You will easily understand
that it was essential to me
that I express my deepest motivation
as honestly as I could do it
to the two people on earth that I loved the most.
Annikki and Julika
St. Malo, April 13 1980
Yesterday was your
birthday, my dear Annikki, and I often thought about you.
Many times during the
evening, I went topside to try to see, up in the sky, the lovely
constellation of the Dolphin. I finally had to go to bed without seeing it :
the Dolphin is a summer constellation and even late at night, it was still
too low and the horizon was cloudy. I told myself that I should have given
you a group of stars that can be seen on your birthday, but I comforted
myself at the thought that the Dolphin is a lovely constellation, even if it
is not very bright. As soon as I discovered it in the sky, I thought that
you would like it because you are always joyous and playful like a dolphin.
I can still remember the day I saw you for the first time, the day of your
birth, thirteen years ago yesterday, you were already smiling!
But I could see, high in
the sky, the lovely Northern Crown, with the Pearl in its middle, and right
away I had before my eyes the charming smile of my own little pearl, my dear
For quite some time, I
have wanted to tell you the reasons that pushed me to undertake this long
voyage, but I realize that it is very difficult. It is easy to find reasons,
but none of them seems to me more important than the others. Finally, I had
to admit it is beyond reason. If I go, it is because I feel deeply inside
myself that I must do it. It is a dream I have had for a long time and my
good fortune - or better, the Magick-Bird - made the circumstances favorable
even though I did not plan it consciously.
Of course, I must mention
my interest in sailing. Sailing became for me a way of life and I try to do
it as best I can. The success or the failure of such a voyage depends almost
entirely on the amount of energy I put into its preparation and execution.
If I want to do it non-stop, I must have foreseen even the smallest detail.
I try, of course, to take advantage of the experience of those who sailed
those waters before me : they are my guides. But I try to steer away from
the mistakes they could not avoid, and to add to the sum of this knowledge,
the fruit of my own experience and talent. Maybe that way, if the Magic-Bird
wants it to be, can I contribute to improve the art of sailing a small boat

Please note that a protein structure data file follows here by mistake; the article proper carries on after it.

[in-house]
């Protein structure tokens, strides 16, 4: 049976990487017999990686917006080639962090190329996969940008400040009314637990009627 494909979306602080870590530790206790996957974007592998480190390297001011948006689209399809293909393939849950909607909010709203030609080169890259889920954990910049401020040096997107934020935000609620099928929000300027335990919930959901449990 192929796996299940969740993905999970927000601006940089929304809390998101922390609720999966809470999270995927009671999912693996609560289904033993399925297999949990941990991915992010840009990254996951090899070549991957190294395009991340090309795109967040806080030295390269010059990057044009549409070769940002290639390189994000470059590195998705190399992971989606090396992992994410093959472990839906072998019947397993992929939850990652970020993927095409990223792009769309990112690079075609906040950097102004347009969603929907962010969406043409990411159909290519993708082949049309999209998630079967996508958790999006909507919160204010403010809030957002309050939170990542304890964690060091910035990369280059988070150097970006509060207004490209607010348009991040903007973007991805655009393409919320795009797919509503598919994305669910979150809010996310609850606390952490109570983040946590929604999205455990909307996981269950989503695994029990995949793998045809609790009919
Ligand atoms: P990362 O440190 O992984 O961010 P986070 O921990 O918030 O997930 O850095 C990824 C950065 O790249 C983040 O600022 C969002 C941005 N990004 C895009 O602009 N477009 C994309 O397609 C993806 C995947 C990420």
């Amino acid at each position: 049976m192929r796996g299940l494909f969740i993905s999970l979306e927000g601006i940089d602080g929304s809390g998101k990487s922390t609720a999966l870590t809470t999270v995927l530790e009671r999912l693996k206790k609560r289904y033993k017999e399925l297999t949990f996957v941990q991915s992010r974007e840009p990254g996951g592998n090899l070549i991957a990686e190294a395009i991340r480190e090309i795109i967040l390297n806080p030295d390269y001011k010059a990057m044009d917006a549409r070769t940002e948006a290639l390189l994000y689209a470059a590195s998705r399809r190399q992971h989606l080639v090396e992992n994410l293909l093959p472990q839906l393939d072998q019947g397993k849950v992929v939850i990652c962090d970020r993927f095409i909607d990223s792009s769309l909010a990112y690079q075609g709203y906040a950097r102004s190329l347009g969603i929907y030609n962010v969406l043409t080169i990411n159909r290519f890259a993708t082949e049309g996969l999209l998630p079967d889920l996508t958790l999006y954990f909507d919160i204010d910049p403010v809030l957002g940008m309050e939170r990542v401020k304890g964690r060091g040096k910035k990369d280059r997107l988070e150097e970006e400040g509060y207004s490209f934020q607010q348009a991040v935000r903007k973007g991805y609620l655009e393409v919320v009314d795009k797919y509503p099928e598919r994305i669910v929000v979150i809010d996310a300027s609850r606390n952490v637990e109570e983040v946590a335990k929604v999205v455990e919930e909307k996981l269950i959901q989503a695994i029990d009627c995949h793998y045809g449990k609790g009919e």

across the oceans.
And if I chose to sail
non-stop, it is also because this is the only way I can sail around the
world without missing a single summer with you : if I leave in August, after
spending June and July with you, I will be back, if all goes well, in April
or May, soon enough to spend an other summer with my loved ones.
When I left Montréal,
five years ago, to go sailing with
Jean-du-Sud and the
Magick-Bird, I was looking for a way of life that would be closer to what I
wanted, deep inside me. It seemed more important to me to work at getting
peace of mind, than at earning and spending money. After five years of this
way of life, I could experience all the good it did me and I feel that eight
or nine months of solitude could allow me to consolidate what I have already
acquired, and progress even further. It happens that some people feel the
need to be alone, at some point in their life, either to go through some
difficult step of their spiritual evolution, or to give themselves the
liberty of progressing more easily.
This is what I have felt
these last years and it is, I believe, my deepest motivation.
" If you have been far away for so long, as far as the
stars and even farther than the stars, you come back with a different
vision ". It may be that I am also looking for that different vision that
Bernard Moitessier found deep inside himself.
Moitessier also wrote :
" In the
high latitudes of the Southern Ocean, one is in the hand of God ". But I
prefer to say in the hand of the Magick-Bird. We have lived together for so
long, the Magick-Bird and myself, that I feel He will do all He can to guide
me through. You can even help Him to help me. Anyone can do it and the more
love there is, the better it works.
Sir Francis Chichester, a great British sailor, did a single-handed circumnavigation on this same
route, with a boat very difficult to handle. His wife, who loved him very
much, had organized a group of people who prayed for him, while he was at
sea. And he wrote that this had helped him a lot, in his difficult moments.
But to get the same
result, you don’t have to recite prayers. All you do is quieten your mind
and your heart, and right away, you are on the wavelength of the Magick-Bird.
Who knows, I may be at
that moment fighting against bad weather and I will feel that I am no longer
alone, that others, somewhere, are sending me their love, and this new
energy will help me overcome my fear or my fatigue, reminding me that the
Magick-Bird is looking after me.
And if it did happen
that, as the song after which I named my boat says, " Jean-du-Sud found his
ultimate storm ", I hope that you will not be sorry for me. I will try to do
the great passage without fear or regret, and my last thoughts will go to
you. You may not see me, but I will be fortunate enough to make my nest very
close to you, deep inside your heart, and help you from the inside with the
Magick-Bird, for the rest of your life.
A bientôt, my sweet
A bientôt, my tender